Apple and Facebook Take Aim at Google
Apple has struck a new alliance with Facebook to integrate the social network into its iPhone, iPad and Mac operating system at the same time as itintroduces a range of new MacBook computers.
The ability to post photos, map locations and links to Facebook directly from Apple devices marks a thawing in what has been seen as a potentially adversarial relationship and will bolster the two companies’ efforts to compete with Google .
Underlining that rivalry, Apple also unveiled a homegrown Maps application, ousting the Google Maps app that has come preloaded on the iPhone since its launch in 2007. Apple’s Maps will include local reviews from Yelp, three-dimensional images of cities and turn-by-turn navigation – a feature that had been more fully developed on Google’s Android than on the iPhone.
“Apple is exploring new ways to find and share things that have nothing to do with Google,” said Benedict Evans of consultancy Enders Analysis. “With Maps, Apple is making a head-on assault on a core Google product, aiming to beat Google on its own turf.”
iPhone and iPad users will also be able to see what apps their Facebook friends are downloading, helping to solve a growing problem of discovering new games and utilities among the 650,000 apps now available on Apple’s App Store.
The new features will be released in the autumn, when a new iPhone is also expected.
At its annual Worldwide Developer Conference in San Francisco, Apple revealed improvements to its Siri voice-control system, including the ability to check live sports scores and the forthcoming integration into the steering wheel of cars from several major manufacturers, including Audi, Toyota and Chrysler.
Other new features in iOS 6, its iPhone and iPad software, include the ability to make video calls over a cellular wireless connection and an app that can be used to replace store loyalty cards and transport tickets.
Apple also used the event to announce upgraded capabilities for its MacBook laptop line to combat a second wave of Windows-powered Ultrabooks now going on sale.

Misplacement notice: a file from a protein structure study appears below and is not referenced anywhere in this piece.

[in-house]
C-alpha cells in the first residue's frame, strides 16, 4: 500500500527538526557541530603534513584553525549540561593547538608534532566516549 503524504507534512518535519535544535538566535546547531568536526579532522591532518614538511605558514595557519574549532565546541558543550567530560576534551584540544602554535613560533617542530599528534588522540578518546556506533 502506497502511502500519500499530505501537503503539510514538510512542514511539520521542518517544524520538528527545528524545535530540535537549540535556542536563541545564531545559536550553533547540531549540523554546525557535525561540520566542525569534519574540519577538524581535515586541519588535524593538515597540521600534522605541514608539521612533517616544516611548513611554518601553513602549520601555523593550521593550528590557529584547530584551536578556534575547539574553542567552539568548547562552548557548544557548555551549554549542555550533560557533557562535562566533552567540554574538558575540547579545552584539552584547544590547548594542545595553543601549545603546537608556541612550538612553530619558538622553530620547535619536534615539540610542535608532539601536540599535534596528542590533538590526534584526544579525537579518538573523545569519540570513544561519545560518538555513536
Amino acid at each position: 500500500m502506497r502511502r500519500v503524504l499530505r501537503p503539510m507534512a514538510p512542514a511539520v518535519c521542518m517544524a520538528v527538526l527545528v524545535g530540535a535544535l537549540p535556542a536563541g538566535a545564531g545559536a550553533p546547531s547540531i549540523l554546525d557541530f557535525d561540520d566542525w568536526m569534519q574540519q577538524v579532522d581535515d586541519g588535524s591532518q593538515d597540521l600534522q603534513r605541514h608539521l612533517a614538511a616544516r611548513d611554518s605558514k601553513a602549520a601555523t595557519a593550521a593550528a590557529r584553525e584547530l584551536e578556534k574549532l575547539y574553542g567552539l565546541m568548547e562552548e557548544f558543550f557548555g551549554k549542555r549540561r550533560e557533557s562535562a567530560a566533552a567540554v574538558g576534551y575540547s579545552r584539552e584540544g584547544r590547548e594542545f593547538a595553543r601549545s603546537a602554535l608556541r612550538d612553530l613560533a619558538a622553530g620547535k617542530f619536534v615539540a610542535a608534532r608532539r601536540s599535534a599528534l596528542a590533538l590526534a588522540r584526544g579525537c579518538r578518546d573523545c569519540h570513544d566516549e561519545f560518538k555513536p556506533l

There was a new high-end MacBook Pro unveiled, touting a thinner casing and the same “Retina Display” screen used in the latest iPhones and iPad.
“Surfing the web can be like experiencing magazine-like quality,” said Phil Schiller, head of product marketing, describing the new $2,200 machine, which he said was thinner than his finger.
Existing models of other Macbooks were given upgraded Intel processors, extra storage and more memory, with prices lowered by $100. Apple also said a new Mountain Lion version of its operating system would be released in July, boosting its efforts to win new Mac converts ahead of the release of Microsoft’s Windows 8 software.
Apple issued new figures for the App Store suggesting the rate of growth is accelerating, as more iPads and iPhones are sold and the store is extended internationally to 155 countries. More than $5bn in revenue – split 70 per cent for developers and 30 per cent for Apple – has been paid to developers since the download store launched in mid-2008.
Apple unveiled the new technology on Monday to cheers from adoring developers. Ahead of the keynote speech, Apple poked fun at rival Samsung, with its voice control service Siri saying it was looking forward to the South Korean manufacturer’s new fridge.